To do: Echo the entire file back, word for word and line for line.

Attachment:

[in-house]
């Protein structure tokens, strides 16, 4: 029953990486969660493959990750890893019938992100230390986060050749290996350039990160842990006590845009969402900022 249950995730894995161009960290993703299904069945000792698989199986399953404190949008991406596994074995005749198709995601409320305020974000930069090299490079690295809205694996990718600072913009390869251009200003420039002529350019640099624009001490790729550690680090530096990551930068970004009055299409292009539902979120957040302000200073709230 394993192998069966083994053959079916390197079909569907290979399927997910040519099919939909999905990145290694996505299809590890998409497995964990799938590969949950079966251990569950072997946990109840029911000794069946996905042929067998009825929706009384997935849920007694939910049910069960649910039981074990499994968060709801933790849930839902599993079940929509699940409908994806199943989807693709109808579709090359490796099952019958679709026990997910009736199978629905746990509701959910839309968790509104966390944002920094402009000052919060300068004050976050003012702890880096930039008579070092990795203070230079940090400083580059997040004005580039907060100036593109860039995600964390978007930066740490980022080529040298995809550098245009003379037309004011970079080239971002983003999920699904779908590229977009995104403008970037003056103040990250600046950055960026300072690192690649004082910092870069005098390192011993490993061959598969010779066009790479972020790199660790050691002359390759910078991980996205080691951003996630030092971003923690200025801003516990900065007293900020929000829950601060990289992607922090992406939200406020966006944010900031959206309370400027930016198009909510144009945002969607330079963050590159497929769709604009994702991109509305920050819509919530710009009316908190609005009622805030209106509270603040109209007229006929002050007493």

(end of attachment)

[in-house]
């Protein structure tokens, strides 16, 4: 029953990486969660493959990750890893019938992100230390986060050749290996350039990160842990006590845009969402900022 249950995730894995161009960290993703299904069945000792698989199986399953404190949008991406596994074995005749198709995601409320305020974000930069090299490079690295809205694996990718600072913009390869251009200003420039002529350019640099624009001490790729550690680090530096990551930068970004009055299409292009539902979120957040302000200073709230 394993192998069966083994053959079916390197079909569907290979399927997910040519099919939909999905990145290694996505299809590890998409497995964990799938590969949950079966251990569950072997946990109840029911000794069946996905042929067998009825929706009384997935849920007694939910049910069960649910039981074990499994968060709801933790849930839902599993079940929509699940409908994806199943989807693709109808579709090359490796099952019958679709026990997910009736199978629905746990509701959910839309968790509104966390944002920094402009000052919060300068004050976050003012702890880096930039008579070092990795203070230079940090400083580059997040004005580039907060100036593109860039995600964390978007930066740490980022080529040298995809550098245009003379037309004011970079080239971002983003999920699904779908590229977009995104403008970037003056103040990250600046950055960026300072690192690649004082910092870069005098390192011993490993061959598969010779066009790479972020790199660790050691002359390759910078991980996205080691951003996630030092971003923690200025801003516990900065007293900020929000829950601060990289992607922090992406939200406020966006944010900031959206309370400027930016198009909510144009945002969607330079963050590159497929769709604009994702991109509305920050819509919530710009009316908190609005009622805030209106509270603040109209007229006929002050007493």